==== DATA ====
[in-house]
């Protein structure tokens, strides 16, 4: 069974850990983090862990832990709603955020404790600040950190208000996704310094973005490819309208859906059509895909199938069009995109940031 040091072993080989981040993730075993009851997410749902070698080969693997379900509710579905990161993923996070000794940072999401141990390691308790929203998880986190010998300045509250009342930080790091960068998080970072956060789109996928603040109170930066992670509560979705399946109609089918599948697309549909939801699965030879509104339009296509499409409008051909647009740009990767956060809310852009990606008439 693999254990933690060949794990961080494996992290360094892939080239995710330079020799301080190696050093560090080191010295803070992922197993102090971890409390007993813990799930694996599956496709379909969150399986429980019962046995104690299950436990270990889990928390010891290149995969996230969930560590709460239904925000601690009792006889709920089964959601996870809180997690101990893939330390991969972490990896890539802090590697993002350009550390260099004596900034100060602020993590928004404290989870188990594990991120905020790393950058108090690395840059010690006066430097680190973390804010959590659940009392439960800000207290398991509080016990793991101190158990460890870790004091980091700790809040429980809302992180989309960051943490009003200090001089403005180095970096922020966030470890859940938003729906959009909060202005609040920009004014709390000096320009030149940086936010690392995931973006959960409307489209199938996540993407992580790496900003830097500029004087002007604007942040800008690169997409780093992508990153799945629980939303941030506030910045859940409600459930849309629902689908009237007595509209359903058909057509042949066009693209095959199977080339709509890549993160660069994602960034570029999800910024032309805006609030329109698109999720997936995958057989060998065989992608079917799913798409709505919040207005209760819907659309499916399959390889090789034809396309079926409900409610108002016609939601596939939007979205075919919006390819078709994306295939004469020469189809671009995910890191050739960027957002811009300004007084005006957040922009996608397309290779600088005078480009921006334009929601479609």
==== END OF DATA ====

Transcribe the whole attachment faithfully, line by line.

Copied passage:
[in-house]
């Protein structure tokens, strides 16, 4: 069974850990983090862990832990709603955020404790600040950190208000996704310094973005490819309208859906059509895909199938069009995109940031 040091072993080989981040993730075993009851997410749902070698080969693997379900509710579905990161993923996070000794940072999401141990390691308790929203998880986190010998300045509250009342930080790091960068998080970072956060789109996928603040109170930066992670509560979705399946109609089918599948697309549909939801699965030879509104339009296509499409409008051909647009740009990767956060809310852009990606008439 693999254990933690060949794990961080494996992290360094892939080239995710330079020799301080190696050093560090080191010295803070992922197993102090971890409390007993813990799930694996599956496709379909969150399986429980019962046995104690299950436990270990889990928390010891290149995969996230969930560590709460239904925000601690009792006889709920089964959601996870809180997690101990893939330390991969972490990896890539802090590697993002350009550390260099004596900034100060602020993590928004404290989870188990594990991120905020790393950058108090690395840059010690006066430097680190973390804010959590659940009392439960800000207290398991509080016990793991101190158990460890870790004091980091700790809040429980809302992180989309960051943490009003200090001089403005180095970096922020966030470890859940938003729906959009909060202005609040920009004014709390000096320009030149940086936010690392995931973006959960409307489209199938996540993407992580790496900003830097500029004087002007604007942040800008690169997409780093992508990153799945629980939303941030506030910045859940409600459930849309629902689908009237007595509209359903058909057509042949066009693209095959199977080339709509890549993160660069994602960034570029999800910024032309805006609030329109698109999720997936995958057989060998065989992608079917799913798409709505919040207005209760819907659309499916399959390889090789034809396309079926409900409610108002016609939601596939939007979205075919919006390819078709994306295939004469020469189809671009995910890191050739960027957002811009300004007084005006957040922009996608397309290779600088005078480009921006334009929601479609």